SHENYANG, China--Like many Chinese, Zhang Di had a less-than-favorable image of Japan. But all that changed after the kindness that was extended to her by Japanese people during the Great East Japan Earthquake.
The 28-year-old intern from Beizhen, Liaoning province, was working at a marine products processing factory in Kesennuma, Miyagi Prefecture, about 200 meters from the sea, when the massive magnitude-9.0 earthquake and tsunami rocked northeastern Japan on March 11.
Zhang and more than a dozen co-workers at Sun Foods Kesennuma--including five other Chinese trainees--scrambled to the rooftop of a nearby fish market. As the tsunami came roaring in, Zhang saw ships get swallowed up in the path of destruction by the 5-6 meter black waves.
As night fell, she saw a myriad of wood pieces glowing with fire swirling in the inky waters.
"I felt as if I were in a hell," Zhang said.
Cold and shivering, Zhang said she was touched when sales division manager Wataru Ito, 38, took off his jacket and wrapped it around her.
"I wanted to do everything I could because I thought trainees (like Zhang) who came from a foreign country must be feeling lonely and uneasy," Ito said.
A day after the earthquake, Zhang was relocated to a community center crowded with evacuees. Food was scarce. She found a former Japanese co-worker among the evacuees who gave her two pieces of candy and two biscuits--it was all the food he had.
"I was moved and cried because he gave me all the things he had," Zhang said.
Another former colleague brought food, clothing, gloves and disposable pocket warmers from his home.
Zhang returned to China on March 20, but she said she will never forget the kindness, warmth and sincerity she received from the Japanese during her ordeal.
"I want to go back to Japan after it recovers from the disaster and convey my appreciation to the many people who helped me," she said.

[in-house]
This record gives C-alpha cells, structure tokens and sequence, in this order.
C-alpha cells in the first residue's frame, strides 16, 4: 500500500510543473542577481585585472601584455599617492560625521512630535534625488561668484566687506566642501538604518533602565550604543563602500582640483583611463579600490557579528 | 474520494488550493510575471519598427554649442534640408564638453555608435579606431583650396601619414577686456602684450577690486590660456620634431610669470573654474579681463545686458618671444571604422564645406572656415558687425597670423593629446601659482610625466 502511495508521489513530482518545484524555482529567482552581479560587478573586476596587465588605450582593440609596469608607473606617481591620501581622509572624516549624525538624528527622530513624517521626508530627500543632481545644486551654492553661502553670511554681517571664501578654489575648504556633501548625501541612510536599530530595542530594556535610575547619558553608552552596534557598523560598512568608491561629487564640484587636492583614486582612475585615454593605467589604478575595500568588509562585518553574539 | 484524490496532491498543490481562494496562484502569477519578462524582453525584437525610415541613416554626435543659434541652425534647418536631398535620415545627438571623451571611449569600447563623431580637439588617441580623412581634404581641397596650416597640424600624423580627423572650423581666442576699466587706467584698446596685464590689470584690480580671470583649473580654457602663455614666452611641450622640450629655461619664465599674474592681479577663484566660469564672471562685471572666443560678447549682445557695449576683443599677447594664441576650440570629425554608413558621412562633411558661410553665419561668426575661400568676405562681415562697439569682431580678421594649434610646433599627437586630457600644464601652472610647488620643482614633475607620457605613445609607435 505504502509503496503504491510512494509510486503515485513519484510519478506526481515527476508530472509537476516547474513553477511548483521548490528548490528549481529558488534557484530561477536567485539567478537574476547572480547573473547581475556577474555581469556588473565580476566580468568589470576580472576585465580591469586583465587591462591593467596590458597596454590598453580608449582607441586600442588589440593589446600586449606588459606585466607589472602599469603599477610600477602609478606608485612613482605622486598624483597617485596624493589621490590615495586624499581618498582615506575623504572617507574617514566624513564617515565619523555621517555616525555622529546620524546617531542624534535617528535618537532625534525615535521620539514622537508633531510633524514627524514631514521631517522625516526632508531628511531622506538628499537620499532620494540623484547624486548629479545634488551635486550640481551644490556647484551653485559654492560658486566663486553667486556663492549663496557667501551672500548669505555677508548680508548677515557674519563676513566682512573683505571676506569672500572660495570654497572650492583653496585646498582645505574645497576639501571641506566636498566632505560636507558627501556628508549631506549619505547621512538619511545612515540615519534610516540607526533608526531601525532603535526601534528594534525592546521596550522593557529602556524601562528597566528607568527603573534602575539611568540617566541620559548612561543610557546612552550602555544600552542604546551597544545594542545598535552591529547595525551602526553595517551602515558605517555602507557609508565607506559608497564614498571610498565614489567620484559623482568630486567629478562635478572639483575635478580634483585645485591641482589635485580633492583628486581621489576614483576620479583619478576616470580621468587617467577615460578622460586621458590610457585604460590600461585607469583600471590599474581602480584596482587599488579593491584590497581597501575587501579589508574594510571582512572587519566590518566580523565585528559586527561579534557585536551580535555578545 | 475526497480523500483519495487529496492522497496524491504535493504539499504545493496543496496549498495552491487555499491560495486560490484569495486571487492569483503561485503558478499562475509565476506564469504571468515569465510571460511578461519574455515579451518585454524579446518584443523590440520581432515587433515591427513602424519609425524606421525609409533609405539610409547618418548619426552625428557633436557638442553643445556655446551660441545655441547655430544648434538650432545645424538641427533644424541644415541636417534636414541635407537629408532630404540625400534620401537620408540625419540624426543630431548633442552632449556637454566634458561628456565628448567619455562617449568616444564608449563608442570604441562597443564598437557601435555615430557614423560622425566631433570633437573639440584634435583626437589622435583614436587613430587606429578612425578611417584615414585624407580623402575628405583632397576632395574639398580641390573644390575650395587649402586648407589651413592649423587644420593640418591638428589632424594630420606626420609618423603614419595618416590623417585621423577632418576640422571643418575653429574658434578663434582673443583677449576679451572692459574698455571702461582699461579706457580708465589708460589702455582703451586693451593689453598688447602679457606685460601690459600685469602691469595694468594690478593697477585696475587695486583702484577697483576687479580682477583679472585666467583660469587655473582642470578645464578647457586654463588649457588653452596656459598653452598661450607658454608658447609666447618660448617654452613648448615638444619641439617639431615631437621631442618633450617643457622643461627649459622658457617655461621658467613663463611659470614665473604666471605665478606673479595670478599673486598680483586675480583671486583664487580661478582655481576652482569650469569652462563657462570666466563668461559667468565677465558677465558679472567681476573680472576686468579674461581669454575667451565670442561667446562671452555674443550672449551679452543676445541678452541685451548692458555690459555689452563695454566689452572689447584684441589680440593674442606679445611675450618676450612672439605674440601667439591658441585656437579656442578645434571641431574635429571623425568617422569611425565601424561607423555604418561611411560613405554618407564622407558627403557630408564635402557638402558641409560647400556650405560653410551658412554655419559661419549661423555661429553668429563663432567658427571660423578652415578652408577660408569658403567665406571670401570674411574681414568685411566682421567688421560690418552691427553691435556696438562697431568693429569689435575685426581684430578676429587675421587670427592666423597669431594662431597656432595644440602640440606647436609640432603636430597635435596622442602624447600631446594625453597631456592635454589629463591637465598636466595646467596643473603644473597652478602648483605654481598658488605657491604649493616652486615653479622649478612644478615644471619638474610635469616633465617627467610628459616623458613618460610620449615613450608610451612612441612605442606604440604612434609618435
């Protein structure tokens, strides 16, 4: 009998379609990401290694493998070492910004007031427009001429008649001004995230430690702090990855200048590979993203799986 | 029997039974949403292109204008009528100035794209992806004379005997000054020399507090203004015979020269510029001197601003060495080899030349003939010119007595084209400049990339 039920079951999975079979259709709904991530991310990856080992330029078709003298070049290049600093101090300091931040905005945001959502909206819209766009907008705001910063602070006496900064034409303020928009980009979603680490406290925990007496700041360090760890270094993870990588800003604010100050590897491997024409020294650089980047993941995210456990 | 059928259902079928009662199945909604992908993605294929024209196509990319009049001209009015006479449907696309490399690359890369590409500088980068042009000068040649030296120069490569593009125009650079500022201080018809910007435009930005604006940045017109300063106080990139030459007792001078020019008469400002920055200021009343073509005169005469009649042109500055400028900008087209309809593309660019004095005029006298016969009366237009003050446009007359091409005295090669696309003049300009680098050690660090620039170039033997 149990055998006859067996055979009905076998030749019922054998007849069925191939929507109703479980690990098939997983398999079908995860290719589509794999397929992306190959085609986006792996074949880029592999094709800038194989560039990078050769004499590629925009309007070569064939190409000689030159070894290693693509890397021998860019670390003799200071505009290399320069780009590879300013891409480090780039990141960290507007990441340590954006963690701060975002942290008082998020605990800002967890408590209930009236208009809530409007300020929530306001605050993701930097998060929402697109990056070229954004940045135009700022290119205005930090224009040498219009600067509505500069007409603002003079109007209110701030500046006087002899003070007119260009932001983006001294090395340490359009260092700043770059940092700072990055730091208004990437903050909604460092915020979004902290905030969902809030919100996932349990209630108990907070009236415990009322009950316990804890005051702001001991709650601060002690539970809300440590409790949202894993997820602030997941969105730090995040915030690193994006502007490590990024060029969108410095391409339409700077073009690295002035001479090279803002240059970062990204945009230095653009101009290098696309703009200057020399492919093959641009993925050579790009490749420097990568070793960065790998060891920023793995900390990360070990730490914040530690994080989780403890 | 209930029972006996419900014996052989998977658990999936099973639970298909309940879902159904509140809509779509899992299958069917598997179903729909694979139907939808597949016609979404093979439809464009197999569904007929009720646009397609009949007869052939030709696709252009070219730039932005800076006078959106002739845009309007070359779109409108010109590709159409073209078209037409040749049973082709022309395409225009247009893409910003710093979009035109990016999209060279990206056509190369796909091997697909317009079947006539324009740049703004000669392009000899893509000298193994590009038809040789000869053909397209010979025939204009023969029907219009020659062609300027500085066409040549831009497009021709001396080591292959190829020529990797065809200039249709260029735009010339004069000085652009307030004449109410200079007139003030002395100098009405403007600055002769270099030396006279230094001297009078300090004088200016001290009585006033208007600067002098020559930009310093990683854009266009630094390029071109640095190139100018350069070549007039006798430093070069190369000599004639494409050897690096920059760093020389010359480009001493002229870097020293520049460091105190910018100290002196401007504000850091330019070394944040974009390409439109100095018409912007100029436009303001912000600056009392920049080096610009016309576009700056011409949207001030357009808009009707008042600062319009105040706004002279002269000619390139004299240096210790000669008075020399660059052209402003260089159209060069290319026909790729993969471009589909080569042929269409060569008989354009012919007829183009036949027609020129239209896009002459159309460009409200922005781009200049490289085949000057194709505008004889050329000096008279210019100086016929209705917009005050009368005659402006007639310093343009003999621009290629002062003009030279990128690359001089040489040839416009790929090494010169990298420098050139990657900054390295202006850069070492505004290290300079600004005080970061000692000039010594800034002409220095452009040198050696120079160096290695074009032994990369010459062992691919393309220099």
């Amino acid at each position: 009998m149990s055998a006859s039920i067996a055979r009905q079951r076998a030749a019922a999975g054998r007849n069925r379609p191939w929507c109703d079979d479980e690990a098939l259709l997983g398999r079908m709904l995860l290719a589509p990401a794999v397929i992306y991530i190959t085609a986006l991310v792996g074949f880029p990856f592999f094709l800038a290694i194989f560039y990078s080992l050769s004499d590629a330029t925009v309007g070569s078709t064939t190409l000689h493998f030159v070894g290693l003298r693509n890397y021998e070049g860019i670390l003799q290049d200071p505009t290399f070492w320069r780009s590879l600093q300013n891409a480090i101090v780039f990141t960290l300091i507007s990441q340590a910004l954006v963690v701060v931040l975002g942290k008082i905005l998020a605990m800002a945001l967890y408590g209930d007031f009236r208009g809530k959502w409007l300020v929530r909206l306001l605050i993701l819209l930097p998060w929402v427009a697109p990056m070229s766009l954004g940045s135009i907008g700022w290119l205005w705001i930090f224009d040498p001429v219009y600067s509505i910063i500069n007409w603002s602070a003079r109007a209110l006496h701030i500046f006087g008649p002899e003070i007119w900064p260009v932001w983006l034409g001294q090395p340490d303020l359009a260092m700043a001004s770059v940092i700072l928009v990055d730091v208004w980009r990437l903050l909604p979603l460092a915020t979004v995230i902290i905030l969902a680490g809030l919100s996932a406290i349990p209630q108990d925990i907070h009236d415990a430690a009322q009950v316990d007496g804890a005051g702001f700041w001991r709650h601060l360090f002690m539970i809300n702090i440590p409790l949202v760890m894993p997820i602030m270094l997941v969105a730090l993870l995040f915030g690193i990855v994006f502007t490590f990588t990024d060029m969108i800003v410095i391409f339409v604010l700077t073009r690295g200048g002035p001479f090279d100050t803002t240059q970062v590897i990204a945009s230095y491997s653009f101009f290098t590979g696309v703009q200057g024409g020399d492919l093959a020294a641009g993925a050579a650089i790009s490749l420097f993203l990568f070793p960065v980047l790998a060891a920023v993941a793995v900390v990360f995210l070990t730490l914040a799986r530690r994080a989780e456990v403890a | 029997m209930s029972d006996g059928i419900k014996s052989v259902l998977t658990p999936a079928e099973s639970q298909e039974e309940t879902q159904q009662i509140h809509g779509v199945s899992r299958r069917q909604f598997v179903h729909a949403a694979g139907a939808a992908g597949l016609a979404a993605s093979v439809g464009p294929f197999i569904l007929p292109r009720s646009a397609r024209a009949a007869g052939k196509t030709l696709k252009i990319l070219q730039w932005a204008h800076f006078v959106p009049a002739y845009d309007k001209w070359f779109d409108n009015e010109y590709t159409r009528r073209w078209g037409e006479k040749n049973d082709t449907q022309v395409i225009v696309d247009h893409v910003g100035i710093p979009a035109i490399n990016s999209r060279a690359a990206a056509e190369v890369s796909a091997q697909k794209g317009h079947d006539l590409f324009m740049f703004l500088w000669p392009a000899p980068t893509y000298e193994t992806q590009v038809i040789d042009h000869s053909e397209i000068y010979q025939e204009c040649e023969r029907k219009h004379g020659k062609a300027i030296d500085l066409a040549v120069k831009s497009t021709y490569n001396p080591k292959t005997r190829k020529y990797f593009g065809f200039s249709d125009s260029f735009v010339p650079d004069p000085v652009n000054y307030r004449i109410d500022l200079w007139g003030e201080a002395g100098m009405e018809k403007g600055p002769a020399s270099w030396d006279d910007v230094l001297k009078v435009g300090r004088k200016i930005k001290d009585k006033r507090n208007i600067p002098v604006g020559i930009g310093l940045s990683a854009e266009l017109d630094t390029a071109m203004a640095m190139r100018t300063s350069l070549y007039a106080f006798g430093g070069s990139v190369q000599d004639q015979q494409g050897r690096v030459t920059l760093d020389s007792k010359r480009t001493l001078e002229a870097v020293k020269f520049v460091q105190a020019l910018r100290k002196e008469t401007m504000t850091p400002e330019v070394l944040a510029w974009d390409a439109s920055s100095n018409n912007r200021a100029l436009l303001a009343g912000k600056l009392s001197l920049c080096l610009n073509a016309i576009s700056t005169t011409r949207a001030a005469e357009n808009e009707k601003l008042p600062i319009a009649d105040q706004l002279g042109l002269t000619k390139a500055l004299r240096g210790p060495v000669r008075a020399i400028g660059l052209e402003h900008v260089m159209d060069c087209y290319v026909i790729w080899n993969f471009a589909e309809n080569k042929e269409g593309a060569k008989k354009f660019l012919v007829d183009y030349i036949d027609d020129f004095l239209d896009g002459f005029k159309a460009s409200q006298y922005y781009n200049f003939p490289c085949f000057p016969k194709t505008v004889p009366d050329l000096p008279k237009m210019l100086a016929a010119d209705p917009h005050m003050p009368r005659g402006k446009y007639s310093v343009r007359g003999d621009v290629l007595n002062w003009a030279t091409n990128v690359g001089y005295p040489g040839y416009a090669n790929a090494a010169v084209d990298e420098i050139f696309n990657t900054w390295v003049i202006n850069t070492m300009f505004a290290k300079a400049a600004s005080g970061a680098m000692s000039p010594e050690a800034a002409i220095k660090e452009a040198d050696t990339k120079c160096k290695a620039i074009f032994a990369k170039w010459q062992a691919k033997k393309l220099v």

Zhang is not alone.
Twenty-eight-year-old Yang Dan, from Panshan, Liaoning province, was working at Watarei, a marine products processing factory in Minami-Sanriku, Miyagi Prefecture.
The factory was spared from the tsunami, but was cut off from surrounding areas because the roads leading from the factory were damaged.
Although many Japanese employees went out to look for their families, two Japanese factory workers, Shuichi Yamaguchi, 41, and Morio Inaba, 38, stayed behind to take care of Yang and eight other Chinese trainees.
Yamaguchi's mother and Inaba's uncle were missing and their homes were washed away by the tsunami, but they gathered up cup noodles and other food for the Chinese trainees to eat.
Yang, who returned to China on March 20, decided to enter a Japanese language school in Dalian, Liaoning province.
"There are many Chinese who hate Japanese people," she said. "But I like Japan. I want to find a job at a Japanese-affiliated company and work again in Japan."
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